Idol Makers

IDOL MAKERS. Craftsmen made idols of various materials—wood, stone, metal, and pottery. Besides this, there were miniature idols or amulets and scarabs made by jewelers and workers in steatite and semiprecious stones. Because of the value of the metal, idols made of silver or gold might be cast hollow. Those made of bronze or lead might be overlaid with silver or gold. There is, however, a bronze alloy that looks much like gold, and this was prob. not overlaid with a precious metal. Silver and gold were sometimes beaten into thin plates and then fashioned into shape over wooden, stone, or metal idols (Isa 30:22). Occasionally idols were decorated with chains and other jewelry (Isa 40:19).

Small household gods, usually of Astarte, were often made of pottery, either in a press mold or fashioned by hand. Small figurines of Baal were common in Syria, but they were usually cast of a base metal and overlaid with gold foil.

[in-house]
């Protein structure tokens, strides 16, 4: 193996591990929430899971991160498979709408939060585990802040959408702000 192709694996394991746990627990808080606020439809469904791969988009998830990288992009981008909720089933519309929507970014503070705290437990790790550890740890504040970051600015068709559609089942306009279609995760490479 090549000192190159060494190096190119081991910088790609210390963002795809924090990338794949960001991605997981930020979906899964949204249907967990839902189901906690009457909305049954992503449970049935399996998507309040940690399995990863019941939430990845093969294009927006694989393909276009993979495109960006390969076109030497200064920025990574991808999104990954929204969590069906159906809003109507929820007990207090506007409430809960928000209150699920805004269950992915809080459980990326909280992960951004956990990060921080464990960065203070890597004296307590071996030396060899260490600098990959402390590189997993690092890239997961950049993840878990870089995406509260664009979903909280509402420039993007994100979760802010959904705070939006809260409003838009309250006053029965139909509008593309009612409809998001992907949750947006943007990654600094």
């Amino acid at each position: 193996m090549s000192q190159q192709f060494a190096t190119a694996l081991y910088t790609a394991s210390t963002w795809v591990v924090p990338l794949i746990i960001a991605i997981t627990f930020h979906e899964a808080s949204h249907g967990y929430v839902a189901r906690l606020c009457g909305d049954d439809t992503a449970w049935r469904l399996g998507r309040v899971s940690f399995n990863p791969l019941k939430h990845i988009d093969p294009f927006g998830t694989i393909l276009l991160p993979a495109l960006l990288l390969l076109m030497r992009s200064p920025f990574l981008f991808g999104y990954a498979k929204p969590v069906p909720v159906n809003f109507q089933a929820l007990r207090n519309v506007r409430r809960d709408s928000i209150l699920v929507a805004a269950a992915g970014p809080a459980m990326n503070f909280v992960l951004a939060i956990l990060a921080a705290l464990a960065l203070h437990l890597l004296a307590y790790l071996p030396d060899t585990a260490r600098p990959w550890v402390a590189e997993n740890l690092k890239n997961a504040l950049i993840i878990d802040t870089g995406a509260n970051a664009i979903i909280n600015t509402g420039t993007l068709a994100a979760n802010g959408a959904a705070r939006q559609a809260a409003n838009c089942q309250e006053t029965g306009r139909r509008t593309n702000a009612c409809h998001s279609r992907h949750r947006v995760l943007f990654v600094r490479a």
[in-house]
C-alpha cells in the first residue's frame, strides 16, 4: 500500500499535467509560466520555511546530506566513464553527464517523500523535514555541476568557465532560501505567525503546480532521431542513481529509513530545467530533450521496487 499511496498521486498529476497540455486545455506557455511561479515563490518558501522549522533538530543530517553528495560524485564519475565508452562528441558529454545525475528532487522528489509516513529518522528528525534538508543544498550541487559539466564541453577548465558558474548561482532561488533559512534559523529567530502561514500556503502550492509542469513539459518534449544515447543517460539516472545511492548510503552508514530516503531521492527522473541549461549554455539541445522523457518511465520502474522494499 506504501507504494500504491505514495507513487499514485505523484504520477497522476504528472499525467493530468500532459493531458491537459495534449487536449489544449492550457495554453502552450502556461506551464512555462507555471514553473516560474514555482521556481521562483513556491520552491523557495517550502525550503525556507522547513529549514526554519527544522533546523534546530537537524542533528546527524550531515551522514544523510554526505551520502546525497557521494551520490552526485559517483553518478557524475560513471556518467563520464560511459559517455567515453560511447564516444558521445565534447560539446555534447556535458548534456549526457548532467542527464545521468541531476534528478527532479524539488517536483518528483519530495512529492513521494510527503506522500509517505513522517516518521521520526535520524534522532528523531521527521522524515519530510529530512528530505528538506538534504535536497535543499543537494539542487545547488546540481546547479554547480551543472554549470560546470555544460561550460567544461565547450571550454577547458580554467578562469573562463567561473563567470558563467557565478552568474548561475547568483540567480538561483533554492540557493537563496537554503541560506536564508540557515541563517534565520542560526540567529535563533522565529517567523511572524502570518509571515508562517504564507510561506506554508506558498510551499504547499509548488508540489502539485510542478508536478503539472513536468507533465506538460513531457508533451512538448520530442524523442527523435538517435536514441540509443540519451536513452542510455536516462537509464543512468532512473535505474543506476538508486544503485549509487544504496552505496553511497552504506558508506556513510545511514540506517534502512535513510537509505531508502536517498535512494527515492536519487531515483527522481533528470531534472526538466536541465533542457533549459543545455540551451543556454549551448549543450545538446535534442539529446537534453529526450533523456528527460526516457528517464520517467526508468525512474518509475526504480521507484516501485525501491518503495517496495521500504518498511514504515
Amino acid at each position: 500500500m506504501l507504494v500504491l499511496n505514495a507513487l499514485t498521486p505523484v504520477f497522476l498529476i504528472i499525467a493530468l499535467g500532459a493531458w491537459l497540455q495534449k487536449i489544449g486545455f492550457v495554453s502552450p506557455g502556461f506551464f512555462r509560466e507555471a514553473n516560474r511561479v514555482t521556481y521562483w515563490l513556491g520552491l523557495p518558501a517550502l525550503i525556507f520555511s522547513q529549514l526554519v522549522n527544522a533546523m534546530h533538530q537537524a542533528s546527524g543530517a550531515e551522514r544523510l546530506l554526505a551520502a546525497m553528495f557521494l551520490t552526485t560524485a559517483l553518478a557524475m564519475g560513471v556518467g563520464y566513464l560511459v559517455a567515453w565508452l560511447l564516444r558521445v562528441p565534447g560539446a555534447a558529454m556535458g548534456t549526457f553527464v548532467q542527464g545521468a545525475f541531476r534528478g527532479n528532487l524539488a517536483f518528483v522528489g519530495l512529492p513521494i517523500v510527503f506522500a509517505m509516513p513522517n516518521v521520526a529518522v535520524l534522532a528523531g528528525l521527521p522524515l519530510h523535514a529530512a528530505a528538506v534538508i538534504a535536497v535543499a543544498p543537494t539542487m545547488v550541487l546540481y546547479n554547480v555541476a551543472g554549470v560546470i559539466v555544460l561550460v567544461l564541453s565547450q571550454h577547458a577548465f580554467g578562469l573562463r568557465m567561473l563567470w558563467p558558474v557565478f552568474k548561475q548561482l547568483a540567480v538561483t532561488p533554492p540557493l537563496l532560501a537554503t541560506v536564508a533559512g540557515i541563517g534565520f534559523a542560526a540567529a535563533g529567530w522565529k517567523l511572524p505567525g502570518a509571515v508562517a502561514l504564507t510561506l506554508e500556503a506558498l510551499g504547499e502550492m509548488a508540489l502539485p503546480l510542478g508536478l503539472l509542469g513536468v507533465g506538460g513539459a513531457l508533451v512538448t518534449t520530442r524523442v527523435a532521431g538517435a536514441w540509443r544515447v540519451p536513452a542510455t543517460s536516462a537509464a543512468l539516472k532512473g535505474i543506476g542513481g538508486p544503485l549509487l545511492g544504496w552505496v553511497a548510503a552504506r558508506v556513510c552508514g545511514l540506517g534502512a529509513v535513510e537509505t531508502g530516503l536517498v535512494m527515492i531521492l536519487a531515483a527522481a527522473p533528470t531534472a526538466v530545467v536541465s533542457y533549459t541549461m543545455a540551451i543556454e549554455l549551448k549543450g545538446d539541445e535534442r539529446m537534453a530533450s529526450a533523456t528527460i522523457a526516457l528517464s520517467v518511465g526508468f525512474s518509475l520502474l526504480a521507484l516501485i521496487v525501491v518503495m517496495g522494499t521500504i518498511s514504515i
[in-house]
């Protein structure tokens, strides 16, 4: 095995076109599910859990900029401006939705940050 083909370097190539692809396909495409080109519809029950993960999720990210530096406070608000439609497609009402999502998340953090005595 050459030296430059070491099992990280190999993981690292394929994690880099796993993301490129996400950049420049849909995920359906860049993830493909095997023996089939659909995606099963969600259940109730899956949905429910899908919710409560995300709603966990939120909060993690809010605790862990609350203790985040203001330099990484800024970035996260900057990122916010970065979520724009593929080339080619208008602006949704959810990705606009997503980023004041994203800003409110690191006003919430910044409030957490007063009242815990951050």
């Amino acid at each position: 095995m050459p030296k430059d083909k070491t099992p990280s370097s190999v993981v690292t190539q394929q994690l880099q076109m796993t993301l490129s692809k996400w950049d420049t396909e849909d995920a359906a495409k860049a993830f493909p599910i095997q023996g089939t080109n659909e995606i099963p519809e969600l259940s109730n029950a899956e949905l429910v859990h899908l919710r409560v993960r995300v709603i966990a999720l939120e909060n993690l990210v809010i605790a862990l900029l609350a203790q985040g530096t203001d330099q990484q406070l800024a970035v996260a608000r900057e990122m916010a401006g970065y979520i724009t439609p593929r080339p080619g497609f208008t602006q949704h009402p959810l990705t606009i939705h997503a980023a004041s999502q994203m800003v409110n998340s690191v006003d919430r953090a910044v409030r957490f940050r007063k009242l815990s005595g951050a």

Isaiah 44:13 affords a good description of the making of a wooden idol: “The carpenter stretches a line, he marks it out with a pencil; he fashions it with planes, and marks it with a compass; he shapes it into the figure of a man.” The following verse mentions some trees used for idol making—the cedar, the holm, and the oak. It is known that the gods had each his particular sacred tree.

The most famous animal idols in the history of Israel were Aaron’s golden calf of Sinai (Exod 32:2-4) and Jeroboam’s golden calves at Bethel and Dan (1 Kings 12:28, 29). The idols that Ezekiel in vision saw portrayed on a wall of the Temple could hardly have been real; the scene is undoubtedly symbolical (Ezek 8:10).

The NT has nothing to say about idol making.